There's more than a trace of commedia dell'arte buffoonery in Love, Betrayal. Gee rapturously and at length sniffs sexy Gabrielle Malone (the long-ago "wife" Elvira); she pushes him away disdainfully, then smells herself, wondering, perhaps, what he found beguiling. Robinson (terrific, if mugging a bit too heavily) dances to Leporello's great Mozartean catalog of his master's conquests as if ducking chamber pots emptied from above. Gee concludes a speech with a backflip. Master and servant collapse to the floor and lie there, feet twitching rhythmically, while Lisa Östberg (Donna Anna/Mathurine) dances with cool provocativeness. (The women's characters and goals are less defined than the men's.) A trio for Malone and the guys is an elegant slapstick carnival of lecherous lifts. The sexes declare war by crouching and barking.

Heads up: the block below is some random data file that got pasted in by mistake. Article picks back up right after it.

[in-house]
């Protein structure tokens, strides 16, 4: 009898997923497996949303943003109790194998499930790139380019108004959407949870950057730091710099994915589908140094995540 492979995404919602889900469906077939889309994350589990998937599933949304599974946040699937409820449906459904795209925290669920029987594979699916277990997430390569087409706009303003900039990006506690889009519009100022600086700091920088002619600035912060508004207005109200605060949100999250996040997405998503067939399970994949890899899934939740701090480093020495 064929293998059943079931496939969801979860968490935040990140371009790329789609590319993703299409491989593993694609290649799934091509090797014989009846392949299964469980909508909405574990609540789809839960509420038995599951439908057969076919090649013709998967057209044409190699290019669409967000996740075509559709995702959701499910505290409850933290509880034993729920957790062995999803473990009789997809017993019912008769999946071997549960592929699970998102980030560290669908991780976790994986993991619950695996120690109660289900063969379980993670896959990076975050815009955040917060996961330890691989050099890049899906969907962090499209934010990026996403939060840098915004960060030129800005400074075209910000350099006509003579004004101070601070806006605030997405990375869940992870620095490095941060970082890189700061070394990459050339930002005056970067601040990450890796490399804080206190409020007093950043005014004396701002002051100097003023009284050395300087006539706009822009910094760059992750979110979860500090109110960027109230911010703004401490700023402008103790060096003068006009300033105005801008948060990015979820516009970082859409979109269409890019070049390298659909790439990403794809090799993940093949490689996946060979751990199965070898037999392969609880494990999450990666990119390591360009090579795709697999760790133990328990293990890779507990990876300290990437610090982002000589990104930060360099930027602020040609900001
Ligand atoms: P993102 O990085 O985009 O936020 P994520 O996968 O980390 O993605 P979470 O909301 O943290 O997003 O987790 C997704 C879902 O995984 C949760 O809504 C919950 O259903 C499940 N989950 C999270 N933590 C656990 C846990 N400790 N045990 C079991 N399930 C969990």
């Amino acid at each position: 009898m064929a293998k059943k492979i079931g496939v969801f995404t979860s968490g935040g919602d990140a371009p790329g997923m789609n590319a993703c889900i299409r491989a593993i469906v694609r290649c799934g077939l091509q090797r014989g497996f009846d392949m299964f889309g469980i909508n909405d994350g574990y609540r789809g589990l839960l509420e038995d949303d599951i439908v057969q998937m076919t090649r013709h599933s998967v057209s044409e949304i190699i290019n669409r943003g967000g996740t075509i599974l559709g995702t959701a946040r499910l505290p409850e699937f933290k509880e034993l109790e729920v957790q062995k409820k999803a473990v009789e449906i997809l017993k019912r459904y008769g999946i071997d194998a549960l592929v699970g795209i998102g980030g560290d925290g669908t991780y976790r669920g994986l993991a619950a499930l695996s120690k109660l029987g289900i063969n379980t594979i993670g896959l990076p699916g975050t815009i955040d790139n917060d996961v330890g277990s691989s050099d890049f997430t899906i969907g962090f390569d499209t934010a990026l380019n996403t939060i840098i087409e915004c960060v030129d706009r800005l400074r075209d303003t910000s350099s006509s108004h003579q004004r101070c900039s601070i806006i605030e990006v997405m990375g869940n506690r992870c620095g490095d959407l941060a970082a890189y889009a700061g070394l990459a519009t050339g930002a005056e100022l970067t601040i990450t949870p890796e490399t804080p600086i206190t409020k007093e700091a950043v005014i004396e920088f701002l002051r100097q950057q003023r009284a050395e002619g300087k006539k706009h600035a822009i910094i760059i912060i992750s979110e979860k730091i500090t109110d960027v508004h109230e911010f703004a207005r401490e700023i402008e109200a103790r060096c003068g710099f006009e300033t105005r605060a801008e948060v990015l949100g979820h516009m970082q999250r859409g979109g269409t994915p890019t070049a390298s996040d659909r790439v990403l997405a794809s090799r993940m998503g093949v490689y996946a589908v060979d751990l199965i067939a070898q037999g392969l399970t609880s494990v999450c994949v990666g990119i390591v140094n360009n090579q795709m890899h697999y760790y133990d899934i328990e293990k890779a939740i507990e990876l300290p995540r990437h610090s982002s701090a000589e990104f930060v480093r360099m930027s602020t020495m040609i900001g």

The work is deeper and more nuanced than it might sound. Hultman weaves its elements with sure control, rarely lapsing in her mix of the hallowed, the contemporary, and the timeless (Östberg, alas, announces, "I'm so fucking gorgeous"). The dancers' clothes are a bit too any-old, but there's nothing sloppy about their performing or about Hultman's wit and wisdom.